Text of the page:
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Exchange rate.

Extracts from this document...

Introduction

ECONOMICS ASSIGNMENT 2 EXCHANGE RATE A) What factors determine currency exchange rates? Exchange rate is often referred to as the nominal exchange rate. It is defined as the rate at which one currency can be converted, or 'exchanged', into another currency. For example, the pound is currently worth about 1.824 US dollars. One pound can be converted into 1.824 dollars. This is the exchange rate between the pound and the dollar. There are four types of currencies can be operated, which are a floating, managed and fixed exchange rate. Lots of developed industrial nations like US ($), UK (�) and Japan (�) operate floating exchange rates. A floating exchange rate is known as freely floating and should be self-regulating. It is often determined by the market demand and supply without any other government or official interference. As the exchange rate between pound and dollar for example, the price of pound in terms of dollar would decided by the demand for pounds from whom hold dollars and the supply of pounds from sterling holder who want to buy dollars. When people in the UK try to buy US goods and services they will supply pounds to US, however, when people from US try to by UK goods and services they will demand UK pounds. At this time, the price which keeps the demand and supply force in balance is the exchange rate between pound and dollar. As it shows in Price of �s in $s S D $1.5 (FIGURE 1.1) D S 0 Q Quantity of �s figure1.1, when one pound equals one and a half dollars, the price is in equilibrium. Although floating exchange rate is mainly affect by market forces, actually sometimes a nation's central bank try to influence the exchange rate. They can use the way of adjusting the interest rate to influence the capital flow into or out of the country or directly buying or selling the currency. ...read more.

Middle

When people in the UK try to buy US goods and services they will supply pounds to US, however, when people from US try to by UK goods and services they will demand UK pounds. At this time, the price which keeps the demand and supply force in balance is the exchange rate between pound and dollar. As it shows in figure1.6, when one pound equals one and a half dollars, the price is in equilibrium. Figure 1.6 The floating exchange rate has several advantages. Firstly as it has stated before, floating exchange rates can adjust automatically to trade imbalances, which will remove the trade imbalance. If the value of a county' imports are greater than its exports, the supply of its currency will exceed the demand for it. As a result its currency will depreciate. Moreover, its exports are cheaper in terms of foreign currency and its imports are more expensive in terms of its own currency. Of course, it has also been noted that a floating exchange rate does not always keep balance of trade in the real world because so few currency transactions are for trade. Secondly, foreign reserves are basically used to maintain a currency within a fixed exchange rate. In theory, if a currency is freely floating, then there is no need for government to use reserves to affect its value. But In the real world, it is very likely to have an emergency in the balance of payments; in order to deal it government will always have some reserves. Otherwise, when they feel that their currency is getting a bit too high or too low they also can solve it in time. Third, a floating exchange rate gives more freedom to government to run their own domestic economic policy. If the government is not controlling their exchange rate, then they can control their rate of interest. And the interest rates do not have to be set to keep the value of the exchange rate within a certain bands. ...read more.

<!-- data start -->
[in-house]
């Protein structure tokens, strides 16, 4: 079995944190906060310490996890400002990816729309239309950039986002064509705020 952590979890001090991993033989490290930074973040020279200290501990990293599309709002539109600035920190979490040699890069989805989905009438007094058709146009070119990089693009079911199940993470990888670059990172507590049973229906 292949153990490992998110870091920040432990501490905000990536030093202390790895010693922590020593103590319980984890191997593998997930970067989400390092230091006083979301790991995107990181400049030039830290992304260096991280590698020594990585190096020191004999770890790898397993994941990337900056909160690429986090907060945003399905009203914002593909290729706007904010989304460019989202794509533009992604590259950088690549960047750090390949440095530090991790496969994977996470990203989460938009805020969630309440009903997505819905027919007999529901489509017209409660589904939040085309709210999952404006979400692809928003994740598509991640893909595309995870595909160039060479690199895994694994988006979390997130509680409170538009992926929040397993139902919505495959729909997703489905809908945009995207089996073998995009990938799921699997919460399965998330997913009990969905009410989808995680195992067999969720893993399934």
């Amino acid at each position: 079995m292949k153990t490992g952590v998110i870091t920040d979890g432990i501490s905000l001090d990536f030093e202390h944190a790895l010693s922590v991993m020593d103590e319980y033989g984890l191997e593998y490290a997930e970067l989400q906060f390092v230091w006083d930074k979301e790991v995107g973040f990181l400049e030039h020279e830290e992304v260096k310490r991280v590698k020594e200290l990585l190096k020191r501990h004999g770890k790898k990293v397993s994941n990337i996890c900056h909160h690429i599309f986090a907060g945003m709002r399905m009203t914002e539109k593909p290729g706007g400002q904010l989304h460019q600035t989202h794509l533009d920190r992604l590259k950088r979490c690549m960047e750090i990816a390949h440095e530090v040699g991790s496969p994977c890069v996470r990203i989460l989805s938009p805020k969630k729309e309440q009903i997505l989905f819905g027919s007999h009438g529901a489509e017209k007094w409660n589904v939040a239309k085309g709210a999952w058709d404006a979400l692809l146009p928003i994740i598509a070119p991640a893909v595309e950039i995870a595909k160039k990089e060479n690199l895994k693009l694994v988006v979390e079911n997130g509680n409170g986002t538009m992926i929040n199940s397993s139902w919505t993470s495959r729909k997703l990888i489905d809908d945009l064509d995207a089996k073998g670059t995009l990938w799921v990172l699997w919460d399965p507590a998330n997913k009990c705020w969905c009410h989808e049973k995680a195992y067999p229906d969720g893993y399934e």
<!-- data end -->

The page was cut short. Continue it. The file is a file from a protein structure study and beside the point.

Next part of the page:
Conclusion

It can loss the control of independence policy. The single currency members neither can control an independent interest rate policy nor control the money supply because the monetary policy is determined by the European Central Bank. It reduces independence of fiscal policy. Euro members still have part independence on controlling the fiscal policy. Their fiscal policy is allowed to change if their budget deficits do not exceed 3% of the country's GDP. It can not devalue independently. The devaluation for the Euro members is effectiveness for instance; it cannot increase the price competitiveness of its good and services. Individual government loses its policy instrument. Misalignment can happen if joining in a single currency. Not all the EU members can get benefit form an exchange rate or interest rate. As UK for example, it has so much differences from the rest of the EU- it is a second most importer exporter of services in the world and it has the most trades than other EU members. I t can have asymmetric policy sensitivity. Different from other EU members, in the UK, the most borrowing is at variable rate. If there is a rise in interest, UK will have a greater impact on its borrowers. It has regional problems. There is a risk exist in the regional differences. Firm will move to the prosperous areas. Before considering joining the single currency the UK Labour government has set five conditions to meet, as it mentions in SJ Grant's book 'STANLAKE'S INTRODUCTORY ECONOMICS' 1999, page 496, they are Membership must be expected to create better conditions for companies to invest in the UK The effect on the UK's financial services industry would have to be beneficial. There must be a convergence of European business cycles and economic structure. There must be sufficient flexibility for the system to cope with economic change and shocks. Membership must be good for jobs and economic growth. ?? ?? ?? ?? EMF1 WANG LI LI 1 ...read more.

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